Let’s start with last night’s most curious revelation. “Our album’s here, you can buy it,” says Real Estate main guy Martin Courtney, from the stage at Glasslands, a few hours into Death and Taxes’ release party there. He adds: “It’d be nice if people stopped stealing it.” Polite, but pointed: they’d like all those mp3s back, please. It’s an adult move for a band whose debut is technically not even out yet–the record, which is self-titled, comes out on Woodsist next month–and it matches nicely with what they do onstage: ostentatiously simple songs, with a kind of dazed, AM radio vibe to them, basement pop that’s as unassuming as it is effective.
The quartet is in the thick of CMJ, with a bunch of showcases down and at least two more to go, but at Glasslands their vibe is calm, even narcotic. “Beach Comber” toddles along, Courtney and Ducktails refugee Matt Mondanile plucking out little melodic figures, the vocals affectless but sincere. The funkiest they get is in the aftermath of their set, when drummer Etienne Duguay assays a complicated bit of dancing/drum deconstruction to the disco pumping over the PA.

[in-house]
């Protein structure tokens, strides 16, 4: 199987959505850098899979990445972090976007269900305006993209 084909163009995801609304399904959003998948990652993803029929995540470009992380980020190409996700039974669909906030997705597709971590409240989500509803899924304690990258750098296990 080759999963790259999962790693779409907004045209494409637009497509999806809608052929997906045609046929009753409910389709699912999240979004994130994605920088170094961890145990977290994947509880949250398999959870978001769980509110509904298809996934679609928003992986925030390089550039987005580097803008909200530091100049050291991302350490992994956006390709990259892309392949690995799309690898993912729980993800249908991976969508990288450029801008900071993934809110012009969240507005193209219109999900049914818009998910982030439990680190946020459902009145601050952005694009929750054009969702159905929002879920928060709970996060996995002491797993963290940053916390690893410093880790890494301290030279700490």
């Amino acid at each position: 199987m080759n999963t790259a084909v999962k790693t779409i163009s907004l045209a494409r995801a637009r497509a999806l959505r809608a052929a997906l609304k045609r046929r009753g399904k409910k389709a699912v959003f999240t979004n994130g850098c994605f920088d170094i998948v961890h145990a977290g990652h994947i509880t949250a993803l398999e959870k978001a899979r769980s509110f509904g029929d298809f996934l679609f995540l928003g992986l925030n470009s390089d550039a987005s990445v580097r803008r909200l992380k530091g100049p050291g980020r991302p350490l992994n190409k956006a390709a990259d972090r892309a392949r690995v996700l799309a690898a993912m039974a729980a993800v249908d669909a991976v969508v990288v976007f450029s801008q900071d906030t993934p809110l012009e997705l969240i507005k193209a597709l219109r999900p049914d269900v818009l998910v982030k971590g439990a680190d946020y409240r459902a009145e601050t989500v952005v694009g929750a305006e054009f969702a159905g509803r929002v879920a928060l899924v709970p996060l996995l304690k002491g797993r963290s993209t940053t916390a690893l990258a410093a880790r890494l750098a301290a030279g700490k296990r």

“Our first Brooklyn show was a year ago this week,” says Japandroids guitarist Brian King, up next. “You know how many people were there? Two.” In the context of CMJ, Japandroids are nearly elder statesman; among other things they are, incongruously, one of the few artists short of Busta Rhymes at this entire festival to have a bonafide hit, if you can call “Young Hearts Spark Fire”–a ridiculously catchy and galvanizing bit of ’90s VFW hall emo–a hit. Tonight, there’s not a lot of doubt. The duo saves the song for second-to-last; when it finally comes around, the entire crowd handles the backing vocals, King wades out in the crowd with his guitar, drummer David Prowse grins throughout, the end of the song terminating in one massive pileup at the front of the stage. “Young Hearts” might eventually become an albatross for the band, but at Glasslands it’s clear we’re all still very much in the honeymoon phase. “All of our songs are so fucking easy,” King had said earlier, cuing up a new one. “You can learn them in 30 seconds.” Or a year. Either way.